In August last year, when Satyamev Jayate got over, in an interview with exchange4media, Uday Shankar, CEO, Star India had said, “I have a healthy disrespect for TAM data”. This wasn’t the first time that a broadcaster showcased dissatisfaction with the rating pattern of TAM data. However, Friday evening (June 7) brought in an unexpected turn of events.
As per sources, Multi Screen Media and Times Television Network have written to TAM that they are stopping their subscription of weekly TV rating service with effect from June 6, 2013.
At the time of filing the report, despite numerous attempts, IBF President Man Jit Singh and TAM CEO LV Krishnan did not comment on the matter.
As per sources close to the development, a mail has been sent to various broadcasters, asking to look at the ratings issue. The letter said (not accurate words) “We are not satisfied with the TAM ratings and all of you are requested to please look into the matter, you can continue with the AdEx but please take action after keeping the issues in mind and if it suits your perspective.”
exchange4media contacted various broadcasters in order to know their views on the two major players pulling out from TAM subscription. We also asked them if they plan to action similar steps.
An official from a major Hindi news broadcaster said, “Most probably all genres, including Hindi news, English news, all GECs will unsubscribe from June last week or July first week.”
He also said, “There was a conference call couple of days ago among broadcasters and all of them have decided to move against TAM.”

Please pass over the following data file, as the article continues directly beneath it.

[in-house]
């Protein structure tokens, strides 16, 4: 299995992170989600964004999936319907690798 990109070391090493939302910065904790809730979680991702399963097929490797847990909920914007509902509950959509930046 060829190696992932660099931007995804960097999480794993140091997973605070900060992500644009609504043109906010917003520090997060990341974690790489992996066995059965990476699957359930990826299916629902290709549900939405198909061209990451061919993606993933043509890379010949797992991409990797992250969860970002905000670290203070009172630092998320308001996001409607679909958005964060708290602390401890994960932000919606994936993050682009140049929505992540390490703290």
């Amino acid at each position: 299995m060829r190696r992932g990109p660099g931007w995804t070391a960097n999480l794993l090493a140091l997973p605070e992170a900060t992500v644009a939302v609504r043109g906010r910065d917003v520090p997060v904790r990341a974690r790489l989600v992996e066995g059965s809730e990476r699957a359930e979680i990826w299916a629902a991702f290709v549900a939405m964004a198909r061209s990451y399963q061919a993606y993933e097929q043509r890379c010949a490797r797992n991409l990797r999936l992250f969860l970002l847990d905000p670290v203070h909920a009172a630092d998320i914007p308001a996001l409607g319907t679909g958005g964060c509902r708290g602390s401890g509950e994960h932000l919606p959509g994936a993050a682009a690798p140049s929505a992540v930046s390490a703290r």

If sources are to be believed, AAAI is planning to meet broadcasters to handle this issue, he added.
Some broadcasters feel this move has been well thought through by MSM and TTN. They shared that they are not going to unsubscribe to TAM ratings. The reason being that it is evident that during the IPL MSM didn’t find any reason to unsubscribe, but as the viewership of last few games fell, they immediately became concerned over the ratings. Same goes for English news channels; the genre is shrinking. There is no doubt about that, was the opinion.
Broadcasters we spoke to further elaborated that players that have pulled out are among the top ranking positions and have no reason take such a step. Also, they have signed a contract with TAM and it is illegal to discontinue midway. However, there is an exit clause that will work in the broadcasters’ favour.
Another leading broadcaster, on the condition of anonymity, shared that it is too early to decide on what they will do as only two channels have withdrawn so far.
He further said that it is a wait and watch situation, and as digitisation pans out in the country, the viewership will be better.
To add to the broadcasters’ woes, there are many other challenges that are giving them sleepless nights. The ad cap date is coming near and net vs. gross issue is another ball game. Not to forget the increase in ad rates!
Broadcasters have to keep in mind that TAM will continue to monitor the channels, and agencies will judge ad rates on the TRP parameter. At the end of the day, everything is based on numbers, even though they are not accurate. It’s an imperfect currency but that’s the only one broadcast players have got.
Either all stakeholders – broadcasters, agencies and advertisers – opt out of TAM and work on quality and credibility basis or the industry puts an alternate currency in place (BARC still has a long way to go). These are the only two options...